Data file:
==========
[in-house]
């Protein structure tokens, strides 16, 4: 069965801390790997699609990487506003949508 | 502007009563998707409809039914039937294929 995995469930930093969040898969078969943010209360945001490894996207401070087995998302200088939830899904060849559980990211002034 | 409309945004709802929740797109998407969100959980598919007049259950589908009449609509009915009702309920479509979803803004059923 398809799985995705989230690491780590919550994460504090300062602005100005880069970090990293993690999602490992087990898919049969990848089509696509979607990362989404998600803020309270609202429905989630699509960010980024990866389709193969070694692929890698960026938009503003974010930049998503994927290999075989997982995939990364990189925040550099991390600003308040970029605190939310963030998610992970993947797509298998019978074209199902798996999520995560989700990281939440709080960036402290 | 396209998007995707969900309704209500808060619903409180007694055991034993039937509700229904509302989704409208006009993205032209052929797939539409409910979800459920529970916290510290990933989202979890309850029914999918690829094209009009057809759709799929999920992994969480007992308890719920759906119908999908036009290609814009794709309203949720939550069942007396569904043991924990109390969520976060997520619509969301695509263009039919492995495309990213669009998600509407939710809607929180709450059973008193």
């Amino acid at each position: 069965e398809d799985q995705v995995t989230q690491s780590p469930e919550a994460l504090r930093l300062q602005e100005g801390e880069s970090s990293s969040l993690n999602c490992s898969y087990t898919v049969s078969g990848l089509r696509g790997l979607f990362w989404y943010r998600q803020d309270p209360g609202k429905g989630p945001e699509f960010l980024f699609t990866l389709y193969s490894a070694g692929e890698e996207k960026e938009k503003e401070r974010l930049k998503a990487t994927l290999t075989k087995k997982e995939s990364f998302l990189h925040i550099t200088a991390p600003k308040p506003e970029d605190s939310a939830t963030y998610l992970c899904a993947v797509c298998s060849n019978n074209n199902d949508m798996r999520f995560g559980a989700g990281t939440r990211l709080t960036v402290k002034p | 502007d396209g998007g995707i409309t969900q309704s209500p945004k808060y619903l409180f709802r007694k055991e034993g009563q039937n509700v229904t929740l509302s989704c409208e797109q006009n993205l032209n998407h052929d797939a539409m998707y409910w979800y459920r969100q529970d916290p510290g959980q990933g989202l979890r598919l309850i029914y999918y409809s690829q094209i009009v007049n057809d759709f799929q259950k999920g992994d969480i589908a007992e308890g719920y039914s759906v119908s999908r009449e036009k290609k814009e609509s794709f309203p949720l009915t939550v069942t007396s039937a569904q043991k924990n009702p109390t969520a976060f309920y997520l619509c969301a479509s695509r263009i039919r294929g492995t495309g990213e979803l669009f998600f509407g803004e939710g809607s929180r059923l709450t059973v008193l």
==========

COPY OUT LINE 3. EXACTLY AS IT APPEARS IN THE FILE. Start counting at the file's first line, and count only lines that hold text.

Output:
């Amino acid at each position: 069965e398809d799985q995705v995995t989230q690491s780590p469930e919550a994460l504090r930093l300062q602005e100005g801390e880069s970090s990293s969040l993690n999602c490992s898969y087990t898919v049969s078969g990848l089509r696509g790997l979607f990362w989404y943010r998600q803020d309270p209360g609202k429905g989630p945001e699509f960010l980024f699609t990866l389709y193969s490894a070694g692929e890698e996207k960026e938009k503003e401070r974010l930049k998503a990487t994927l290999t075989k087995k997982e995939s990364f998302l990189h925040i550099t200088a991390p600003k308040p506003e970029d605190s939310a939830t963030y998610l992970c899904a993947v797509c298998s060849n019978n074209n199902d949508m798996r999520f995560g559980a989700g990281t939440r990211l709080t960036v402290k002034p | 502007d396209g998007g995707i409309t969900q309704s209500p945004k808060y619903l409180f709802r007694k055991e034993g009563q039937n509700v229904t929740l509302s989704c409208e797109q006009n993205l032209n998407h052929d797939a539409m998707y409910w979800y459920r969100q529970d916290p510290g959980q990933g989202l979890r598919l309850i029914y999918y409809s690829q094209i009009v007049n057809d759709f799929q259950k999920g992994d969480i589908a007992e308890g719920y039914s759906v119908s999908r009449e036009k290609k814009e609509s794709f309203p949720l009915t939550v069942t007396s039937a569904q043991k924990n009702p109390t969520a976060f309920y997520l619509c969301a479509s695509r263009i039919r294929g492995t495309g990213e979803l669009f998600f509407g803004e939710g809607s929180r059923l709450t059973v008193l």